Shimla: Once upon a time it was a 'British only' street. And now Shimla's famous Mall Road is set for a facelift as the asphalt road surface will be replaced with European cobbled stone patterns.

“A beautification plan with an expenditure of Rs 70 crore ($14 million) has been prepared to facelift the entire town in a phased manner. The main emphasis is on beautifying the Mall Road, the place frequented by a majority of tourists,” Shimla Municipal Corporation Commissioner AN Sharma said.

He said a committee headed by the state chief secretary has been constituted to work out the modalities for executing the project.

The Municipal Corporation in technical consultancy with Ramky Enviro Engineers Ltd has prepared a Shimla Town Plan.

The plan aims to develop parks, parking slots, landscaping and to decongest the old town, besides introducing an eco-friendly transportation system.

According to the plan, the Mall Road, the town's auto-free zone, would see landscaping, new railings, lampposts, repair of staircases, installation of signages and wrought iron benches and the setting up of rain-shelters.

“The entire asphalt road surface on the Mall Road will be replaced with European cobbled stone patterns,” another official said.

He said canopies and arcades in front of the shops and offices on the Mall Road would also be changed to give a distinctive look.

Some monuments and relics made by the British are still in existence but are in bad shape. Imperial hydrants, once used to extinguish fires and clean the Mall and the Ridge, have also been rendered useless.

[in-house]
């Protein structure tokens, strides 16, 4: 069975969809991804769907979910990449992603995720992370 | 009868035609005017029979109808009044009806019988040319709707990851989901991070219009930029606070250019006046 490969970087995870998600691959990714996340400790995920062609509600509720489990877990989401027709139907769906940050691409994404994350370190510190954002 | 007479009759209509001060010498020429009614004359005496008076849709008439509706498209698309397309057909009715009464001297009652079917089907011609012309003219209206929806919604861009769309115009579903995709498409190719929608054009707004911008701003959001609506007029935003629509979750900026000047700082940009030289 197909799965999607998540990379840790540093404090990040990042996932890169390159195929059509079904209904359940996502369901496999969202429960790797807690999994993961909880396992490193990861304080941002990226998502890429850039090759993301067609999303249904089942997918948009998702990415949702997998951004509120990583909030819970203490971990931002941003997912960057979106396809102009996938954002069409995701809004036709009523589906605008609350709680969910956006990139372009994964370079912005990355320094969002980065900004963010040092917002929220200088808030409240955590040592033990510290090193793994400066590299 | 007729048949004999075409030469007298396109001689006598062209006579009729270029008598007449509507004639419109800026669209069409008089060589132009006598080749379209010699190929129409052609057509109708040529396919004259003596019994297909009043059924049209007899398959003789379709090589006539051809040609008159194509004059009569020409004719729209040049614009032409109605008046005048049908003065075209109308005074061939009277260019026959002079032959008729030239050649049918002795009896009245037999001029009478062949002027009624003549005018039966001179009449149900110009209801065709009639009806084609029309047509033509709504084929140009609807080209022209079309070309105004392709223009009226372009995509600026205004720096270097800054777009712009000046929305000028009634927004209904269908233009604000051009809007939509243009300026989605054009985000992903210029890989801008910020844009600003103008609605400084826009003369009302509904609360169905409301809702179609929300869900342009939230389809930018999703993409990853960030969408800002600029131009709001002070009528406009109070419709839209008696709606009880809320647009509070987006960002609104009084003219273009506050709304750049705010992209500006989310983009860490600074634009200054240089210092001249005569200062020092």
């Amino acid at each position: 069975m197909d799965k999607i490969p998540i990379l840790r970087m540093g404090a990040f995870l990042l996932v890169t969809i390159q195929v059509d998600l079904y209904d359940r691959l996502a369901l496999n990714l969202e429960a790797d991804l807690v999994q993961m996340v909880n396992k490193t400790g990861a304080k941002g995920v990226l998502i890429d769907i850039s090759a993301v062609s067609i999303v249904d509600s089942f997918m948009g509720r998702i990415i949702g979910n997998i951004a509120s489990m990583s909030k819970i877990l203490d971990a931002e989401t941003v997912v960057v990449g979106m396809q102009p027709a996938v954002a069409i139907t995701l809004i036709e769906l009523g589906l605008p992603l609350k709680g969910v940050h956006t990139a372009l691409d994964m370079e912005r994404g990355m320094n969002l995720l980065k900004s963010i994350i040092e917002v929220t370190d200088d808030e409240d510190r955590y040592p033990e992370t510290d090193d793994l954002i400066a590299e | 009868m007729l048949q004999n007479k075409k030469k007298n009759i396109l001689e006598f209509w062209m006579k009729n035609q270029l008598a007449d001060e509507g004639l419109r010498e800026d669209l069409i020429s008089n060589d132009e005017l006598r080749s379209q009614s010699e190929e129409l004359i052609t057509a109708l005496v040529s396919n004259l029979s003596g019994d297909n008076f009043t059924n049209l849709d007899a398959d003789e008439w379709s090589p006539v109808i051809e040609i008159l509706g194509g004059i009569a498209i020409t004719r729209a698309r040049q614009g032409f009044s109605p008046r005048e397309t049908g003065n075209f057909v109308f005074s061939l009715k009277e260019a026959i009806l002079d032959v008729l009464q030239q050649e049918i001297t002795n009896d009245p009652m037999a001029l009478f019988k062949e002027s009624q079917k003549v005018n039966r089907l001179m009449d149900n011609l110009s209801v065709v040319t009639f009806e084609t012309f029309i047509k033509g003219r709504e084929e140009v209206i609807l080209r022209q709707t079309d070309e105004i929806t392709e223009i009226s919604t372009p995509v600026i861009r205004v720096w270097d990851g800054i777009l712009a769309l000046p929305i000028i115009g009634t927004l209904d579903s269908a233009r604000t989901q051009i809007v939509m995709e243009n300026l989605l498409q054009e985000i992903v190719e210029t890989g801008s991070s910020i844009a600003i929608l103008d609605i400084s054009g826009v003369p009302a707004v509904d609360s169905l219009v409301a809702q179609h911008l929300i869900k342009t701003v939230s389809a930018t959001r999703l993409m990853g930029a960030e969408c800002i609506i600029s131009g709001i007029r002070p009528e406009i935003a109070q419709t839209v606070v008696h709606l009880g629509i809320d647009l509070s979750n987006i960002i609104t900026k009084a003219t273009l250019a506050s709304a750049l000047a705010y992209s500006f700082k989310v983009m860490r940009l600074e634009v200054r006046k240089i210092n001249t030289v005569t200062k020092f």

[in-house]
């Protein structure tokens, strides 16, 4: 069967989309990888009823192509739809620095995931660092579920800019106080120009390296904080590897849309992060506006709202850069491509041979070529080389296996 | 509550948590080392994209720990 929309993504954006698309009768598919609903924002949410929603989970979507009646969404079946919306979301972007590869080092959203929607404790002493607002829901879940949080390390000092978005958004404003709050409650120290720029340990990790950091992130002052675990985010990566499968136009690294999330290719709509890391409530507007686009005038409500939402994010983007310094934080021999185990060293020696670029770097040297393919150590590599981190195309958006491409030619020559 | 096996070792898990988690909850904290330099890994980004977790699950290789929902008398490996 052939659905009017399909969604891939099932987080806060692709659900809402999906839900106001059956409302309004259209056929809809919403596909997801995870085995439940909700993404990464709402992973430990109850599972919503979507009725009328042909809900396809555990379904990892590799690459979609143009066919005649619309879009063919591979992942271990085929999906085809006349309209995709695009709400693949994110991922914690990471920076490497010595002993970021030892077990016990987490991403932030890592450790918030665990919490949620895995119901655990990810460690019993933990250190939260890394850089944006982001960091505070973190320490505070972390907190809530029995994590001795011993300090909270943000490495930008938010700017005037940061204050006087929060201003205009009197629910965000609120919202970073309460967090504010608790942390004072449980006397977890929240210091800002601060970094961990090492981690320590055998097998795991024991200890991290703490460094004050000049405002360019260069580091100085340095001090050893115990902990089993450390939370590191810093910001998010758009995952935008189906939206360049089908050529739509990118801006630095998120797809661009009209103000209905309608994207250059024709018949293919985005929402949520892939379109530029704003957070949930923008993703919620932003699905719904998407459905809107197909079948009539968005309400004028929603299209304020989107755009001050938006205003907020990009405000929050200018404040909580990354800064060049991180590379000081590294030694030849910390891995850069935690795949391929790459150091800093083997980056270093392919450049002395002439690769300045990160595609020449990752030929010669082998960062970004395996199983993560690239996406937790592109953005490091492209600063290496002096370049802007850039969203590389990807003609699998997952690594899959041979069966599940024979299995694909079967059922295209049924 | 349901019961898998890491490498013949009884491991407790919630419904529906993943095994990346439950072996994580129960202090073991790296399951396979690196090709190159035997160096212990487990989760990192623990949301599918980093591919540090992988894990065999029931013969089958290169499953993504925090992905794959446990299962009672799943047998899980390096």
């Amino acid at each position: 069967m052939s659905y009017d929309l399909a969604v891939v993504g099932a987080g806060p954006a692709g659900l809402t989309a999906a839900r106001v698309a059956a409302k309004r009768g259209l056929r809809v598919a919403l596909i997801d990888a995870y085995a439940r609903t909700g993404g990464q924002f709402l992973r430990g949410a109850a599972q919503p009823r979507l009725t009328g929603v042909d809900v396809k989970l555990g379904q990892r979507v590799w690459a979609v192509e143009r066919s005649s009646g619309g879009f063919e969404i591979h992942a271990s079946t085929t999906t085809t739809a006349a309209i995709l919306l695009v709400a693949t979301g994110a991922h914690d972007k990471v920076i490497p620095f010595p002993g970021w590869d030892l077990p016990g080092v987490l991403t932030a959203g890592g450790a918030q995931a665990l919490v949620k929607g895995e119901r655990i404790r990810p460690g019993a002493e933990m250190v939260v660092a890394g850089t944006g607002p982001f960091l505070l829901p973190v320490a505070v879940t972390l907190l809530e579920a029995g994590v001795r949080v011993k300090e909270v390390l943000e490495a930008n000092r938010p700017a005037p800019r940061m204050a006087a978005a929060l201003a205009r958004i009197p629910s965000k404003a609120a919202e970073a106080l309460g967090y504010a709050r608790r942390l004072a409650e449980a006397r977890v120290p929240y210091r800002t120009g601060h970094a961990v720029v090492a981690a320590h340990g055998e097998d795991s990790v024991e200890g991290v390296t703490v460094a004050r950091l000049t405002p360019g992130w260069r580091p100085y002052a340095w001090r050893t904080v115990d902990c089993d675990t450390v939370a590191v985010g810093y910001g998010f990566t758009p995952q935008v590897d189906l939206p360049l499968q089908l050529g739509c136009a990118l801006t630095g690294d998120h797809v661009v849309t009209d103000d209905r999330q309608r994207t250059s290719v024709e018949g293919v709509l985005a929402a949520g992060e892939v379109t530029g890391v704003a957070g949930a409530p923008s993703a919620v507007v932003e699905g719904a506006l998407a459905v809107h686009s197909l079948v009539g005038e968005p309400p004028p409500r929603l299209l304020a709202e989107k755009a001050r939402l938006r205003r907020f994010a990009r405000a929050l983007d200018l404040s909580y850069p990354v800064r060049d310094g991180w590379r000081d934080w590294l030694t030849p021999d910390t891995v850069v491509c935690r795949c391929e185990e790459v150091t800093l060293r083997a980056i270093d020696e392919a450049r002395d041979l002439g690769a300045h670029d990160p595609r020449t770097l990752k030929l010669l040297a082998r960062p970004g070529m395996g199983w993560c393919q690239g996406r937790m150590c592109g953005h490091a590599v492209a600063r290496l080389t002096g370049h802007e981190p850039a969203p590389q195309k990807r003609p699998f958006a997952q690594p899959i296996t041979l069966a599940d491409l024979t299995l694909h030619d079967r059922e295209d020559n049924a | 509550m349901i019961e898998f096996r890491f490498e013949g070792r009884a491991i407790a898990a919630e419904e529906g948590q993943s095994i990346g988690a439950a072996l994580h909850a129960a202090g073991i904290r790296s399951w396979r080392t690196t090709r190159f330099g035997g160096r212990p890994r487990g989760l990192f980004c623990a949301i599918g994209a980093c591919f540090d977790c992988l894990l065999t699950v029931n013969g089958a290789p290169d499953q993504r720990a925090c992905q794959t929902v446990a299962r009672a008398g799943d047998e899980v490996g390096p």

Even stately emblems, which once adorned the majestic banisters along the buildings housing government offices, and letter boxes in cylindrical and pillar shapes have simply disappeared.

Octogenarian Bhiwani Singh, who settled in Shimla in the early 1950s, said, “The grand British-era buildings are slowly fading into oblivion. They should be restored on the pattern of the Gaiety Theatre.”

“Instead of beautification, the emphasis should be on restoration of the town,” he added.

The century-old civic centre of Shimla, comprising imperial buildings that were once institutions of power, is among four Indian historical monuments that have been included in the endangered list by the World Monuments Fund (WMF).

The list - 2010 World Monument Watch - comprising 93 monuments worldwide has been compiled by the WMF, a non-profit organisation working to identify and preserve the world's endangered cultural landmarks.

“Shimla's civic centre, stretching from the neo-Gothic Christ Church to the Telegraph Office, is a monument that shows the state's apathy. Increased and unplanned development has caused considerable degradation to the town's historic urban fabric,” according to a report posted on the WMF website.

Himachal Pradesh Chief Minister Prem Kumar Dhumal told IANS that the state is known worldwide because of Shimla.

“You go anywhere in the world, if you say I am from Himachal Pradesh nobody recognises you. If you say I am from Shimla, they immediately recognise you,” he said, adding “The focus is now on beautifying Shimla to attract more globetrotters.”

Over 60 years after the British left, this Himalayan town still attracts their descendants who are eager to know their roots.

Shimla has 91 British-era heritage buildings in typical Tudor style - all wooden frames and shingled eaves.

Himachal Pradesh, the economy of which is highly dependent on tourism, attracted 13,298,748 tourists, including 454,851 foreigners, last year.

Kullu-Manali has emerged as the favourite tourist destination, followed by Shimla and Dharamsala.